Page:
STORY BEHIND THE STORY OF EAP, THE ECOLOGICAL ACCOUNTING PROCESS: “The asset management planning and the community planning frameworks resemble each other; planning is planning is planning. Collaboration can strategically and proactively ensure the ongoing essential reliable levels of services,” stated Christine Callihoo, community climate resilience and adaptation planner
Note to Reader:
A vision for fully integrated and sustainable service delivery in BC: Asset Management for Sustainable Service Delivery: A BC Framework points the way to a holistic and integrated approach to asset management. Nature, and the ecosystem services that it provides, are viewed as a fundamental and integral part of a community’s infrastructure system. This is not to suggest that all ecosystem services provide a municipal function. The ultimate vision for fully integrated Sustainable Service Delivery is that communities would protect, preserve, restore, and manage “natural assets” in the same way that they manage their engineered assets.
Asset management + Natural assets + Climate change adaptation = Community resiliency
“Community resilience is defined as the sustained ability of a community to utilize available resources to respond to, withstand, and recover from adverse situations while continuing to deliver critical community services,” stated Christine Calihoo. She is an Adjunct Professor in the School of Resource and Environmental Management at Simon Fraser University.
Christine Calihoo teaches community planning, climate adaptation, community resiliency with a specific focus upon integrated asset management (including natural assets and climate change).
Community planning = Asset management planning
“The goal of enabling and supporting community resiliency also brings to the fore the role of land use and community planning; the very profession that develops the policy and plans that either enable or impede the resiliency we seek.”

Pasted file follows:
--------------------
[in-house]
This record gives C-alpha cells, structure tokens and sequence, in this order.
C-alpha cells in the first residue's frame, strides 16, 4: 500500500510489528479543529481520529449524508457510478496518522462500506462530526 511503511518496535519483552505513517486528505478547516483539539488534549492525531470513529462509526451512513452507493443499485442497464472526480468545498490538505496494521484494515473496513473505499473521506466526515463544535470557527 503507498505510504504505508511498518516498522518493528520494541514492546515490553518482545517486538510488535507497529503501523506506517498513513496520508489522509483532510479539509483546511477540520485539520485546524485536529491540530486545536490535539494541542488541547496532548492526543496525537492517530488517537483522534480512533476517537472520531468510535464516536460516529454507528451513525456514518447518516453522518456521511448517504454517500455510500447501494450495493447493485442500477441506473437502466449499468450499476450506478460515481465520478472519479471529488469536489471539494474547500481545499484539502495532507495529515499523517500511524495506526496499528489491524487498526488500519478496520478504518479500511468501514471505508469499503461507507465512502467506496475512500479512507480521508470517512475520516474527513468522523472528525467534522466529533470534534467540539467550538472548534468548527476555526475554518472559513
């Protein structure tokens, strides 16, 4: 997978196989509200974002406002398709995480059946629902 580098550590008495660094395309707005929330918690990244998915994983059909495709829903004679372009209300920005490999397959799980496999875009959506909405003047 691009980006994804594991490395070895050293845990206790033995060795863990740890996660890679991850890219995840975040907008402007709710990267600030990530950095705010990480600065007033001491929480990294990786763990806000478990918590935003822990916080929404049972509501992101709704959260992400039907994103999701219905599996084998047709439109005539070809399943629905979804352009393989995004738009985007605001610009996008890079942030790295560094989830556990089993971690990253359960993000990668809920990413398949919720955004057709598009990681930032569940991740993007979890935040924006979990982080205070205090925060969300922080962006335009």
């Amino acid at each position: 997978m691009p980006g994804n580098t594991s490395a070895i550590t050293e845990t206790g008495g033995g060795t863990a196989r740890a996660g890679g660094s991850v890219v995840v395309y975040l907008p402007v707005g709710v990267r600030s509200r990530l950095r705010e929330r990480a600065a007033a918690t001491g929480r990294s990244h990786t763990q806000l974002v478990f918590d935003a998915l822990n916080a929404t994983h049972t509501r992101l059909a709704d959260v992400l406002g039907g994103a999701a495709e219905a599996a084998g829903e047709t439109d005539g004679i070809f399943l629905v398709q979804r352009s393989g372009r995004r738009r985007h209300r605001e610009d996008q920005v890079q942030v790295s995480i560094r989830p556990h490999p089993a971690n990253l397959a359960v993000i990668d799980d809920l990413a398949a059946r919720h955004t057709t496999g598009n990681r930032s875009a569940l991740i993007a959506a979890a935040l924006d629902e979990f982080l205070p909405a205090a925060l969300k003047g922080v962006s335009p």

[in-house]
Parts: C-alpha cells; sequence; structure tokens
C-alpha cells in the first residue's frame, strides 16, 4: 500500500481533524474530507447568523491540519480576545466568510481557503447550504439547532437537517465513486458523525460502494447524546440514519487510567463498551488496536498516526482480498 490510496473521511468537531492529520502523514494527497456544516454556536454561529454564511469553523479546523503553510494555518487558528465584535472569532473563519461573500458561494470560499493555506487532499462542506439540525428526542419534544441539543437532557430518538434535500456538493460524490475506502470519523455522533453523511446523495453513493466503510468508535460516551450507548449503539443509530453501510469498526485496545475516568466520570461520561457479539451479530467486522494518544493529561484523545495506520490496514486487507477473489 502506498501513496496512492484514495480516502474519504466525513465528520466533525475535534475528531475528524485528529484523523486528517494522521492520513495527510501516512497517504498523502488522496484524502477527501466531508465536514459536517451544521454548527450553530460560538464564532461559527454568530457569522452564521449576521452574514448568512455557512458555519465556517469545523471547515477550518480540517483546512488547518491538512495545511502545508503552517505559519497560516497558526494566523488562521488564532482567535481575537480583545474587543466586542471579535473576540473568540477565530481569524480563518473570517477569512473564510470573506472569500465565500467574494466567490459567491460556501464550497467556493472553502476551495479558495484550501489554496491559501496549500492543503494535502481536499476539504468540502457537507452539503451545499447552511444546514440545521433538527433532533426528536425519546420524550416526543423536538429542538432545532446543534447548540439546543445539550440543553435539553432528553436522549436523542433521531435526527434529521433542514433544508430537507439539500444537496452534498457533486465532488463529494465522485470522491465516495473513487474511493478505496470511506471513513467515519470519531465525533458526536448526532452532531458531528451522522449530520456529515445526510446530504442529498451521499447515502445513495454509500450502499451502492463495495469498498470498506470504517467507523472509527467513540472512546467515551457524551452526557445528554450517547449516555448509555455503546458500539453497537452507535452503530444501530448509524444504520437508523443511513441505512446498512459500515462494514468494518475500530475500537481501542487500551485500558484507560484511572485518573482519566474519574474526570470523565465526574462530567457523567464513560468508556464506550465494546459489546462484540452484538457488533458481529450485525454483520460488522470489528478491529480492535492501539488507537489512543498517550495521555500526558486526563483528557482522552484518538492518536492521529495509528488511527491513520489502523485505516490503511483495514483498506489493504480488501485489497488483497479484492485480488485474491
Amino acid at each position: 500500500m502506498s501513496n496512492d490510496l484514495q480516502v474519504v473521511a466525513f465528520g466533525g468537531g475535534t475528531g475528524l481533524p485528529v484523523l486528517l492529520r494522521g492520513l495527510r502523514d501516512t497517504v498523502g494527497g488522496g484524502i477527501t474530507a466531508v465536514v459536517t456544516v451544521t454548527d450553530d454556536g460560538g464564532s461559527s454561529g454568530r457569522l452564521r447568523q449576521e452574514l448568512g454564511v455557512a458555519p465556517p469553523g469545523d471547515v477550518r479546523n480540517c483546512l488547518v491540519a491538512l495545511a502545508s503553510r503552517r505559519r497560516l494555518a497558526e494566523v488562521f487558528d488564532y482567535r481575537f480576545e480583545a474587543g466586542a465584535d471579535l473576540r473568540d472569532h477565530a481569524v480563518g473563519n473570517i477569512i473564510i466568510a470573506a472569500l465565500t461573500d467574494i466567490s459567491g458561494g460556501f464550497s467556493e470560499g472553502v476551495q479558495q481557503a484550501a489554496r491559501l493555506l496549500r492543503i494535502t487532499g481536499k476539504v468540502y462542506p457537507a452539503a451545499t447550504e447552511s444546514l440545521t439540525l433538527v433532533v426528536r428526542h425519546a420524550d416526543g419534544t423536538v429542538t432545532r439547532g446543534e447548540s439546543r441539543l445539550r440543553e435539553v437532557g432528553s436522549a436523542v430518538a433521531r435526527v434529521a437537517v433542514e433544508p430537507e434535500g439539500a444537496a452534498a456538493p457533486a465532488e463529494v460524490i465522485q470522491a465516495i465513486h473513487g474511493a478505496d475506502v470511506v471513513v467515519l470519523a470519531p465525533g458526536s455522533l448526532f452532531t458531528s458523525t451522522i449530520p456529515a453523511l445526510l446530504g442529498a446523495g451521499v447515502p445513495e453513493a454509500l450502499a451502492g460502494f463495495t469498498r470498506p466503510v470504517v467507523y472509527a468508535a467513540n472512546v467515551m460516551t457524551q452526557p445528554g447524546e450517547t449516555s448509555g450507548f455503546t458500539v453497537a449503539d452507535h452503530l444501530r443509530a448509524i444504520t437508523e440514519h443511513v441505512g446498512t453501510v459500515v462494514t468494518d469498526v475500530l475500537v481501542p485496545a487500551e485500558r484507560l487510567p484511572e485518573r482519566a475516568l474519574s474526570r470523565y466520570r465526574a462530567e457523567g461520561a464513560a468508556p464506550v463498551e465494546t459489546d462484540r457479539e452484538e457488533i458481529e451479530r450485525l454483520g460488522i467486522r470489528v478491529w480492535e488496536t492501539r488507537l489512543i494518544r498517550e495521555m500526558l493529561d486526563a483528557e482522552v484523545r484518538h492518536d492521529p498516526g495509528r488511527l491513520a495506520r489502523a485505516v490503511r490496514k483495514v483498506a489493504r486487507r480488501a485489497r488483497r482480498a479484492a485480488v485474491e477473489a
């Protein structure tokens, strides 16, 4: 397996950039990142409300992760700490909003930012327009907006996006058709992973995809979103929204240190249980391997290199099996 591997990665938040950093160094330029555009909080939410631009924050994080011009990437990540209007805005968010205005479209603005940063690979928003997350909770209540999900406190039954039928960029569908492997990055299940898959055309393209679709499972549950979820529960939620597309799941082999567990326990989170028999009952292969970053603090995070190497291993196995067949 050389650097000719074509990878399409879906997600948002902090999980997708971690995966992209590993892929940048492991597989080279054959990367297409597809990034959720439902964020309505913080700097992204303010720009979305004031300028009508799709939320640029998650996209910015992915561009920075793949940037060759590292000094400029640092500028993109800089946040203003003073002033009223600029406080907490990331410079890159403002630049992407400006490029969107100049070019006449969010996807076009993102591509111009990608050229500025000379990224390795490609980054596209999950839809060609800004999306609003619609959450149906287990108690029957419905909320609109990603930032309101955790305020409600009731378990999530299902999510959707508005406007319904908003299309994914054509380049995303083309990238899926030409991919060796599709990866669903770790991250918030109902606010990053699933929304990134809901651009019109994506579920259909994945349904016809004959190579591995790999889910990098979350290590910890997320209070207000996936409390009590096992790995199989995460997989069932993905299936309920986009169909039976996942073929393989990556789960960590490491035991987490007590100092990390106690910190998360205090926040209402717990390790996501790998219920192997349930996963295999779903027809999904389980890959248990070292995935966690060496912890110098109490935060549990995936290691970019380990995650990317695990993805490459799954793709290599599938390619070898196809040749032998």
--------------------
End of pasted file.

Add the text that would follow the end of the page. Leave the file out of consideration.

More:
“With the changing climate, natural hazards may increase in frequency, duration and level of impact. The exposure of people, property and other community assets (systems) to natural hazards can result in disasters, depending on the impacts.”
“The track record of urban settlements being perpetuated in hazardous areas with little abatement has resulted in an increase in vulnerability of our assets which results in the degradation of these assets and interruptions in the expected levels of service. Therefore, the call to encourage registered professional planners to come together with asset managers becomes an understandable priority.”
“Further, in reviewing both the asset management planning framework and the community planning framework, one readily notes that these frameworks resemble each other; planning is planning is planning. And to that end, the incorporation of climate change into business as usual is clarified by way of the planning process: Asset management + Natural assets + Climate change adaptation = Community resiliency.”
To Learn More:
Read an article by Christine Calihoo titled It is all about the provision of services: So why not strategically incorporate natural assets and climate change? It was published as the featured story in the Summer 2021 edition of the Asset Management BC Newsletter. The above statements are extracts from the article.
Adapting Sustainable Service Delivery to Climate Realities
“A constant challenge for planning is not to prevent past events, but instead is to use past experiences to inform and create flexible strategies for the present and the future. Furthermore, this need for flexibility is not restricted to the immediate scope of the problem at hand; but must also consider the broader juggling of evolving local government priorities and service demands,” states Robert Hicks, Senior Policy and Process Engineer, City of Vancouver.
“This leads to the challenge of assessing problems with sufficient complexity to arrive at flexible and resilient solutions. while at the same time not being overwhelmed and paralyzed by over-analysis. When the climate is changing, an over-arching goal would be to build in resiliency that addresses risk. There is no silver bullet.”
To Learn More:
Read the Part B of the EAP Synthesis Report which is titled: Story Behind the Story of Sustainable Drainage Service Delivery
To understand the complete story of EAP, download a copy of Ecological Accounting Process, A B.C. Strategy for Community Investment in Stream Systems (2022). This Synthesis Report is a distillation of over 1000 pages of case study documentation into a storyline that is conversational and written for a continuum of audiences that includes land use practitioners, asset managers, stream stewards, and local government decision-makers.